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The Triumph TR7 was manufactured from September 1974 to October 1981.
The car was actually launched first in the US, in January 1975, with its UK launch being delayed until May 1976. In fact, the launch was put off at least twice because of high demand for the vehicle in the US.
The car was characterised by its ‘wedge’ shape, which was advertised as the ‘shape of things to come’. The design was penned by Harris Mann.
The car’s eight valve, four cylinder engine was basically the same as that used in the Dolomite Sprint. It delivered 105 bhp; the drive to the rear wheels was via a four-speed gearbox.
It was the proposed US legislation on roll-over protection at the time of its launch that stopped Triumph from producing a convertible. But, somewhat belatedly, a convertible version, called the Triumph TR7 Drophead Coupé, went on sale in the US in 1979.
The British market version came out in 1980. The design work for the convertible was penned by Michelotti, although the engineering work was done in-house by Triumph.
A number of interior changes were required as part of the development of the convertible. A smaller fuel cap was also required, as the deck area in front of the boot lid was reduced to allow for allow for the stowage of the hood. The wheel trims were also changed at this time, from smaller black trims that covered only the centre of the wheels, to larger silver ones covering the whole wheel.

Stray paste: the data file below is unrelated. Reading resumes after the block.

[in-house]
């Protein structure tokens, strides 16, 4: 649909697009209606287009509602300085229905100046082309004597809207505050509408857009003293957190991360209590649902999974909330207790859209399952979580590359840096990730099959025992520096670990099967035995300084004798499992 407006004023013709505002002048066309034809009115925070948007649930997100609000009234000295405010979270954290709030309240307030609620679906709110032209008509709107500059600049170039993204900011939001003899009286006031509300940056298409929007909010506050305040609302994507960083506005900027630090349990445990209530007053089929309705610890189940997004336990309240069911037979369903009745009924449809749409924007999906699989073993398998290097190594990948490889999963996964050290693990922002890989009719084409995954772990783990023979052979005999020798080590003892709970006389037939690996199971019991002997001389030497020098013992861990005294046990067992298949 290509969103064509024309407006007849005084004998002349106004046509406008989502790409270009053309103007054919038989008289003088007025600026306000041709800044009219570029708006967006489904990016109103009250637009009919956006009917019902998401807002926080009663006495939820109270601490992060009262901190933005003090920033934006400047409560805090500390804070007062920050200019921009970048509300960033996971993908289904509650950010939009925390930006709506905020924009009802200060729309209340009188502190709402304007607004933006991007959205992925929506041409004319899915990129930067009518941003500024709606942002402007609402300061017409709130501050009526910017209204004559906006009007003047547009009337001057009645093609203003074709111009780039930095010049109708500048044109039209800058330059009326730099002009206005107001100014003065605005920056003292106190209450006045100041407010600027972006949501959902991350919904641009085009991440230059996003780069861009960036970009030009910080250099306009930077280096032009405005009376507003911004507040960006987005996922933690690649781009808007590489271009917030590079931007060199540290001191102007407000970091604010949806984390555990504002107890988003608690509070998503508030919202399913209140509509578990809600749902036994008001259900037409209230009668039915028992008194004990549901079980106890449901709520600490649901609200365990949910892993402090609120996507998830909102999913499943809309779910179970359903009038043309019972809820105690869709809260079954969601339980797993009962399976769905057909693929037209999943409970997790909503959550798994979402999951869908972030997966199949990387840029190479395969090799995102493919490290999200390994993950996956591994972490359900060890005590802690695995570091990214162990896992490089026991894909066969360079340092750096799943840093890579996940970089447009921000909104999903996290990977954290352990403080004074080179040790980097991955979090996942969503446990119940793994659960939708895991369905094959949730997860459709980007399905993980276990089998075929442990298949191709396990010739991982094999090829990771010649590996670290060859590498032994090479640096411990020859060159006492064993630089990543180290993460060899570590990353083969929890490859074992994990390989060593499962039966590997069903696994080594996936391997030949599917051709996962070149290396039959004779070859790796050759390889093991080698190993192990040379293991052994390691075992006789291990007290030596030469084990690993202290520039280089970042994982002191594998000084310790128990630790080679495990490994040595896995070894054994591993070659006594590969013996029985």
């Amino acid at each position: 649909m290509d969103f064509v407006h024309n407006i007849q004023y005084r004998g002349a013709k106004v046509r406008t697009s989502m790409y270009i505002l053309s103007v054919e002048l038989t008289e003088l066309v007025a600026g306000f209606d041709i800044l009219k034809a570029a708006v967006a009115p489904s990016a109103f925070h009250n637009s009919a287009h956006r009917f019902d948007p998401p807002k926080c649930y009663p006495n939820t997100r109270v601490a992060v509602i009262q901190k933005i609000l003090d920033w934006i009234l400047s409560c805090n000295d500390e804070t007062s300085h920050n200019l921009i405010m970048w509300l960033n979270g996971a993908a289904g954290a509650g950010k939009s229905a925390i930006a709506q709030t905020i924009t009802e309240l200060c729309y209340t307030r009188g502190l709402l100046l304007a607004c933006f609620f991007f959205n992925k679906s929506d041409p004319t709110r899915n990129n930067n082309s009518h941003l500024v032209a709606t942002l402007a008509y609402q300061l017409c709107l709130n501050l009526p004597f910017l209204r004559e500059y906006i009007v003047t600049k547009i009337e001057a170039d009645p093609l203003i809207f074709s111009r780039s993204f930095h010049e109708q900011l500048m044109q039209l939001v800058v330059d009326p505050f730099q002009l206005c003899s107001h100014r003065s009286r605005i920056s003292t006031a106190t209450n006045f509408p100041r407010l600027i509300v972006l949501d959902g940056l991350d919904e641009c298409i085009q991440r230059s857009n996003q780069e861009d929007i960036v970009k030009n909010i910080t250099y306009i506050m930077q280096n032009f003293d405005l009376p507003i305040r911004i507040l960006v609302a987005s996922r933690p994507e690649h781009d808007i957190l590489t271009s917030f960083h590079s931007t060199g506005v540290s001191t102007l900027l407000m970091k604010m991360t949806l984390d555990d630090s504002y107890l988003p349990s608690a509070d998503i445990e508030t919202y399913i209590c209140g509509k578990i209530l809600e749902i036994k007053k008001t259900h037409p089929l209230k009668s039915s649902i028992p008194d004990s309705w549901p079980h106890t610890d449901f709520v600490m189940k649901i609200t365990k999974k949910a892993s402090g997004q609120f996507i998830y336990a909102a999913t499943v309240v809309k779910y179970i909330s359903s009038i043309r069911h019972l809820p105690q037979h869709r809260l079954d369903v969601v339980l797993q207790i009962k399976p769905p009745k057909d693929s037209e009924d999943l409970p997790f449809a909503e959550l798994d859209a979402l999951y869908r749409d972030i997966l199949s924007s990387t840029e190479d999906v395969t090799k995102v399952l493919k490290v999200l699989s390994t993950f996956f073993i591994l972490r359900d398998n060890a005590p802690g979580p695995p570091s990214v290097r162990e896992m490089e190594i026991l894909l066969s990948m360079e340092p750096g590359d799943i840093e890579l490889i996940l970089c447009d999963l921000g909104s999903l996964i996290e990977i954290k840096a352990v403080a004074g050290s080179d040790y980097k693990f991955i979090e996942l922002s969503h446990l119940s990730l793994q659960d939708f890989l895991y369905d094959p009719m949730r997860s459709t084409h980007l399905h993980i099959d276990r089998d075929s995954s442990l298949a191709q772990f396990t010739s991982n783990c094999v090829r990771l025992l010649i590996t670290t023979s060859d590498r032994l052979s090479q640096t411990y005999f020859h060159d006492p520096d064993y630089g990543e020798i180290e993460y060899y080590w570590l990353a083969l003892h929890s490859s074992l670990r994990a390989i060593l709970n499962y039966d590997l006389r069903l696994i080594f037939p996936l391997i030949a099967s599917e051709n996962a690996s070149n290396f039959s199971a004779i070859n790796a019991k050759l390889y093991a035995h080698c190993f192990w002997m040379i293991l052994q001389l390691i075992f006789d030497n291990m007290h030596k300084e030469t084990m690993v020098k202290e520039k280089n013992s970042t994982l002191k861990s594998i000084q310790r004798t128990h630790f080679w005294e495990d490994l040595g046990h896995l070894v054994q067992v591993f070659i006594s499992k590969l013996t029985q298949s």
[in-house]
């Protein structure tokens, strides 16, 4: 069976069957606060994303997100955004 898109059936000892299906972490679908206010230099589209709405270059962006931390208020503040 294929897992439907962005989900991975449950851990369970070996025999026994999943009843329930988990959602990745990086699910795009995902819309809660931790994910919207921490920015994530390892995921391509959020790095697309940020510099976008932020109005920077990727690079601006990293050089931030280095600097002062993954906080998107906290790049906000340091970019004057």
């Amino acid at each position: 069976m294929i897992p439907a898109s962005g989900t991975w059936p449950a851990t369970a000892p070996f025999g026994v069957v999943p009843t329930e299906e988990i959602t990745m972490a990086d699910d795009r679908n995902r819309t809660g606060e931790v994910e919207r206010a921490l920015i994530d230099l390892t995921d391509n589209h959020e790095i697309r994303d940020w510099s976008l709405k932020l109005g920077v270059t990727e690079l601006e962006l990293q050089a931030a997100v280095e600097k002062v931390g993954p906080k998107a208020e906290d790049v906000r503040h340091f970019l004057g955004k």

Quality issues led to a falling reputation for the TR7, and it was eventually axed as part of a rationalisation introduced by BL boss Michael Edwardes.
In total, 115,000 TR7s were produced, of which around 2,800 were convertibles.
The truth is that we had given up thinking that we might one day see a 1:18 replica of a car as obscure as the TR7 convertible.
A model like this could never have been produced by one of the traditional diecast manufacturers such as Minichamps or AUTOart.
And that’s because the costs involved in diecast production are such that only mass market subjects can be produced.
Luckily, Cult produces its models in resin, which allows them to produce low volume subjects. Lucky for us also that Cult seems to be in love with classic British metal.
Because the models are made from resin, you don’t get features like opening doors, bonnets and boots. But you do get faithful body shapes, authentic panel gaps and sharp shutlines.
For us, it’s a bit of a no-brainer. Please, Cult, more of the same if you would be so kind!
Shop for the 1:18 1980 TRIUMPH TR7 DHC